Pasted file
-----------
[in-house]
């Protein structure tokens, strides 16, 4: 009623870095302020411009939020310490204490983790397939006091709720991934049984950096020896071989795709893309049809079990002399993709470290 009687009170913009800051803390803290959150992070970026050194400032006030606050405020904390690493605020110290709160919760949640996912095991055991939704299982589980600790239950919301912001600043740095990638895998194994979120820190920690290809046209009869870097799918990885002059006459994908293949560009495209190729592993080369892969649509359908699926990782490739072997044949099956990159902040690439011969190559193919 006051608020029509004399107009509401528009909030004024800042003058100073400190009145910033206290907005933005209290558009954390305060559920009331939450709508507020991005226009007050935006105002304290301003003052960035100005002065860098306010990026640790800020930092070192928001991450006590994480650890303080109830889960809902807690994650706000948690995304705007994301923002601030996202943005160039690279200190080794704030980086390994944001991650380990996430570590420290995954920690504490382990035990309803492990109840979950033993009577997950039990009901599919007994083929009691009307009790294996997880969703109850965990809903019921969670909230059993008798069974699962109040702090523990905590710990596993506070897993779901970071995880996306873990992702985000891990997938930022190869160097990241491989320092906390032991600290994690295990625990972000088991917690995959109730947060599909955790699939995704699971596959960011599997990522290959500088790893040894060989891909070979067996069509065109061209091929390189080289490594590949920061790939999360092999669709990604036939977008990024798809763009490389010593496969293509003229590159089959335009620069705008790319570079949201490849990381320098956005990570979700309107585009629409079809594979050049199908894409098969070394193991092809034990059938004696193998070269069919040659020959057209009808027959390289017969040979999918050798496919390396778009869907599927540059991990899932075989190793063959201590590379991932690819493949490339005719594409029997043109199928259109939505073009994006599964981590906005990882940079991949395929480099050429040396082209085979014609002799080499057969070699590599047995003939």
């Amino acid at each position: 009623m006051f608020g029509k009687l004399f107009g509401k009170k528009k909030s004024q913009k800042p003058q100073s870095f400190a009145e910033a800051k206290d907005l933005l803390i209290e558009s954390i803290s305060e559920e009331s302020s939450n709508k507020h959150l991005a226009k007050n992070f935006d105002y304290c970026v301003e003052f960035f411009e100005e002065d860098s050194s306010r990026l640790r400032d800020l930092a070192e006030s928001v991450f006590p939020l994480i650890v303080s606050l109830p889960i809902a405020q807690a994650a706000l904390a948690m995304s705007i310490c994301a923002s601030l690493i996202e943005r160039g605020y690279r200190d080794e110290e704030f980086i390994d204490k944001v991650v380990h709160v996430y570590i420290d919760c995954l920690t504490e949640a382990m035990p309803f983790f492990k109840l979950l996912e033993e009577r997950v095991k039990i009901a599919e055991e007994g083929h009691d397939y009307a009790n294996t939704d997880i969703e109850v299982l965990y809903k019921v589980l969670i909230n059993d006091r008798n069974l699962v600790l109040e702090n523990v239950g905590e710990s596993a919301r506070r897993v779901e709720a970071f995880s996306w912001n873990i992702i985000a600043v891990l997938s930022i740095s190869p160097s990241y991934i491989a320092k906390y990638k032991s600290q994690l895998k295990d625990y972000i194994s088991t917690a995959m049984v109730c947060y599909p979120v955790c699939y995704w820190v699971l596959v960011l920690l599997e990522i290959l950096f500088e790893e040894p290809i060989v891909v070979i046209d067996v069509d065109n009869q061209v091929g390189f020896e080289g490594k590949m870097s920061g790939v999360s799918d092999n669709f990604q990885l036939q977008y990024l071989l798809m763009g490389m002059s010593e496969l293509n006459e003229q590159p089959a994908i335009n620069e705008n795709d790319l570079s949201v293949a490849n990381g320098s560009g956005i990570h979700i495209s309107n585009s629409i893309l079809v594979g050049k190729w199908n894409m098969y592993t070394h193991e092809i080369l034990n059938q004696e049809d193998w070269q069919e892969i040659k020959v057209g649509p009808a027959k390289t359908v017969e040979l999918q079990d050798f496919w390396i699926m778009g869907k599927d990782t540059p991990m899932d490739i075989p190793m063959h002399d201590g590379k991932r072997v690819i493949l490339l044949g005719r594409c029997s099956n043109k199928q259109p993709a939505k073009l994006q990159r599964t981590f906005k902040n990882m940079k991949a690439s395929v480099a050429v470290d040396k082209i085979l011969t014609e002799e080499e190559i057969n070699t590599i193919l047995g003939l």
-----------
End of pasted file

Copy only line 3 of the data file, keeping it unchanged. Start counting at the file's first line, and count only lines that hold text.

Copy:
């Amino acid at each position: 009623m006051f608020g029509k009687l004399f107009g509401k009170k528009k909030s004024q913009k800042p003058q100073s870095f400190a009145e910033a800051k206290d907005l933005l803390i209290e558009s954390i803290s305060e559920e009331s302020s939450n709508k507020h959150l991005a226009k007050n992070f935006d105002y304290c970026v301003e003052f960035f411009e100005e002065d860098s050194s306010r990026l640790r400032d800020l930092a070192e006030s928001v991450f006590p939020l994480i650890v303080s606050l109830p889960i809902a405020q807690a994650a706000l904390a948690m995304s705007i310490c994301a923002s601030l690493i996202e943005r160039g605020y690279r200190d080794e110290e704030f980086i390994d204490k944001v991650v380990h709160v996430y570590i420290d919760c995954l920690t504490e949640a382990m035990p309803f983790f492990k109840l979950l996912e033993e009577r997950v095991k039990i009901a599919e055991e007994g083929h009691d397939y009307a009790n294996t939704d997880i969703e109850v299982l965990y809903k019921v589980l969670i909230n059993d006091r008798n069974l699962v600790l109040e702090n523990v239950g905590e710990s596993a919301r506070r897993v779901e709720a970071f995880s996306w912001n873990i992702i985000a600043v891990l997938s930022i740095s190869p160097s990241y991934i491989a320092k906390y990638k032991s600290q994690l895998k295990d625990y972000i194994s088991t917690a995959m049984v109730c947060y599909p979120v955790c699939y995704w820190v699971l596959v960011l920690l599997e990522i290959l950096f500088e790893e040894p290809i060989v891909v070979i046209d067996v069509d065109n009869q061209v091929g390189f020896e080289g490594k590949m870097s920061g790939v999360s799918d092999n669709f990604q990885l036939q977008y990024l071989l798809m763009g490389m002059s010593e496969l293509n006459e003229q590159p089959a994908i335009n620069e705008n795709d790319l570079s949201v293949a490849n990381g320098s560009g956005i990570h979700i495209s309107n585009s629409i893309l079809v594979g050049k190729w199908n894409m098969y592993t070394h193991e092809i080369l034990n059938q004696e049809d193998w070269q069919e892969i040659k020959v057209g649509p009808a027959k390289t359908v017969e040979l999918q079990d050798f496919w390396i699926m778009g869907k599927d990782t540059p991990m899932d490739i075989p190793m063959h002399d201590g590379k991932r072997v690819i493949l490339l044949g005719r594409c029997s099956n043109k199928q259109p993709a939505k073009l994006q990159r599964t981590f906005k902040n990882m940079k991949a690439s395929v480099a050429v470290d040396k082209i085979l011969t014609e002799e080499e190559i057969n070699t590599i193919l047995g003939l």